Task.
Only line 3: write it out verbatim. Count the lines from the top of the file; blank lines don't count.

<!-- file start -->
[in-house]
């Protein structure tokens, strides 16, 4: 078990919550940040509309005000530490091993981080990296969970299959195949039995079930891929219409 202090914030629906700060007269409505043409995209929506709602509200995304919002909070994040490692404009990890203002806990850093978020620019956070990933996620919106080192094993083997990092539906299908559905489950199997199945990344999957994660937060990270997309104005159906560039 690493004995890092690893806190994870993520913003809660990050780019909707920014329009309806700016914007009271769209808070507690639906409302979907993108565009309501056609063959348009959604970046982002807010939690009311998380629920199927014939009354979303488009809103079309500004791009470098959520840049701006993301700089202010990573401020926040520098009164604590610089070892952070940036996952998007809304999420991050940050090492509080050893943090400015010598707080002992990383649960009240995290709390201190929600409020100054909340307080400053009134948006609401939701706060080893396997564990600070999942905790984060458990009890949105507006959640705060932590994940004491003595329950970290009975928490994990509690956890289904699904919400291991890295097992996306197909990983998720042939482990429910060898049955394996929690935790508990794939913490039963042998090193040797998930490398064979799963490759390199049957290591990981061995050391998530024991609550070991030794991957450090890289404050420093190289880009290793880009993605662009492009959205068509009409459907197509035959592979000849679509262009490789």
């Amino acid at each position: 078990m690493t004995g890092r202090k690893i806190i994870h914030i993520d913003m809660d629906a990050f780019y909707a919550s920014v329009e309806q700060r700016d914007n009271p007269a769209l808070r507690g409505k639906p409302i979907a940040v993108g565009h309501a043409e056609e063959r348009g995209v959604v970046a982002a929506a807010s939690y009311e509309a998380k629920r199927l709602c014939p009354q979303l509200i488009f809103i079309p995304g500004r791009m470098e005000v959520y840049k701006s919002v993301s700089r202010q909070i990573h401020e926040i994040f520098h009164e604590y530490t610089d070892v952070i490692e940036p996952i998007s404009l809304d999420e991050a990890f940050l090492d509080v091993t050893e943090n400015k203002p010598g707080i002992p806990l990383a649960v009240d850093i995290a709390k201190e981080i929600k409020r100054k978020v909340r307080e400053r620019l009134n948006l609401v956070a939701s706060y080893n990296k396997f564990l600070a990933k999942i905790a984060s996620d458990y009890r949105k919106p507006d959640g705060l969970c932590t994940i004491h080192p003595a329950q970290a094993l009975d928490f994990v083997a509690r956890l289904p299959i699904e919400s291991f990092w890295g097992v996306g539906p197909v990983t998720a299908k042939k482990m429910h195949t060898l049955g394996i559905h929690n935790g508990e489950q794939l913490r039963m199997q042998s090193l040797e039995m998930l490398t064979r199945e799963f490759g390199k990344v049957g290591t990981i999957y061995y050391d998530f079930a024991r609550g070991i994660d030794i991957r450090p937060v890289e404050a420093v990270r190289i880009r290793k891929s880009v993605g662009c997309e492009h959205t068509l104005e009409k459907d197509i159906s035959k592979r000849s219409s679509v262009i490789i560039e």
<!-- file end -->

């Amino acid at each position: 078990m690493t004995g890092r202090k690893i806190i994870h914030i993520d913003m809660d629906a990050f780019y909707a919550s920014v329009e309806q700060r700016d914007n009271p007269a769209l808070r507690g409505k639906p409302i979907a940040v993108g565009h309501a043409e056609e063959r348009g995209v959604v970046a982002a929506a807010s939690y009311e509309a998380k629920r199927l709602c014939p009354q979303l509200i488009f809103i079309p995304g500004r791009m470098e005000v959520y840049k701006s919002v993301s700089r202010q909070i990573h401020e926040i994040f520098h009164e604590y530490t610089d070892v952070i490692e940036p996952i998007s404009l809304d999420e991050a990890f940050l090492d509080v091993t050893e943090n400015k203002p010598g707080i002992p806990l990383a649960v009240d850093i995290a709390k201190e981080i929600k409020r100054k978020v909340r307080e400053r620019l009134n948006l609401v956070a939701s706060y080893n990296k396997f564990l600070a990933k999942i905790a984060s996620d458990y009890r949105k919106p507006d959640g705060l969970c932590t994940i004491h080192p003595a329950q970290a094993l009975d928490f994990v083997a509690r956890l289904p299959i699904e919400s291991f990092w890295g097992v996306g539906p197909v990983t998720a299908k042939k482990m429910h195949t060898l049955g394996i559905h929690n935790g508990e489950q794939l913490r039963m199997q042998s090193l040797e039995m998930l490398t064979r199945e799963f490759g390199k990344v049957g290591t990981i999957y061995y050391d998530f079930a024991r609550g070991i994660d030794i991957r450090p937060v890289e404050a420093v990270r190289i880009r290793k891929s880009v993605g662009c997309e492009h959205t068509l104005e009409k459907d197509i159906s035959k592979r000849s219409s679509v262009i490789i560039e």